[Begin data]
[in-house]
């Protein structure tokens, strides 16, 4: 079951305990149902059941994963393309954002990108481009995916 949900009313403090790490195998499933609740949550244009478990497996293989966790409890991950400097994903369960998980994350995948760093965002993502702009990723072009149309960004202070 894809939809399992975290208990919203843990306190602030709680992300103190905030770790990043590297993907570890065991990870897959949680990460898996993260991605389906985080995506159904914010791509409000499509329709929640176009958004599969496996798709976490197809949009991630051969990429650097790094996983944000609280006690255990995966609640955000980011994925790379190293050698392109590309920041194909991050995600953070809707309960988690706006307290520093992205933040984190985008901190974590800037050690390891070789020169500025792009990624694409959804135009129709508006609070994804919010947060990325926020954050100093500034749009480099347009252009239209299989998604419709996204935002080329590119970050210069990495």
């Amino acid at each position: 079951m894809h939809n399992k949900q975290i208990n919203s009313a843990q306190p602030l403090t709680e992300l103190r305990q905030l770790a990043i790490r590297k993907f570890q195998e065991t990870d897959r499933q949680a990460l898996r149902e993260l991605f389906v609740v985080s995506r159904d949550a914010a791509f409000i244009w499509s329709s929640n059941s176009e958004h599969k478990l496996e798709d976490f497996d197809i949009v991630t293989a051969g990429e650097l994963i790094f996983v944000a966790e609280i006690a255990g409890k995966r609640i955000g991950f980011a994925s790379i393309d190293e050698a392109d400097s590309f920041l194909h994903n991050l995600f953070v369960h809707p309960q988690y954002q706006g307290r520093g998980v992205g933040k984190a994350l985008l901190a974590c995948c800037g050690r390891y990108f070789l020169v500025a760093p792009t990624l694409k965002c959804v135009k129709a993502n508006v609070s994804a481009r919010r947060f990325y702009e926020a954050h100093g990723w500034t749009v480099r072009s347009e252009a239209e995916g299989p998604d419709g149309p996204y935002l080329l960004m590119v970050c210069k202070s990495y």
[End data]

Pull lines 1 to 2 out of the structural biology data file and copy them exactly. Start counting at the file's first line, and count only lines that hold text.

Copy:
[in-house]
């Protein structure tokens, strides 16, 4: 079951305990149902059941994963393309954002990108481009995916 949900009313403090790490195998499933609740949550244009478990497996293989966790409890991950400097994903369960998980994350995948760093965002993502702009990723072009149309960004202070 894809939809399992975290208990919203843990306190602030709680992300103190905030770790990043590297993907570890065991990870897959949680990460898996993260991605389906985080995506159904914010791509409000499509329709929640176009958004599969496996798709976490197809949009991630051969990429650097790094996983944000609280006690255990995966609640955000980011994925790379190293050698392109590309920041194909991050995600953070809707309960988690706006307290520093992205933040984190985008901190974590800037050690390891070789020169500025792009990624694409959804135009129709508006609070994804919010947060990325926020954050100093500034749009480099347009252009239209299989998604419709996204935002080329590119970050210069990495």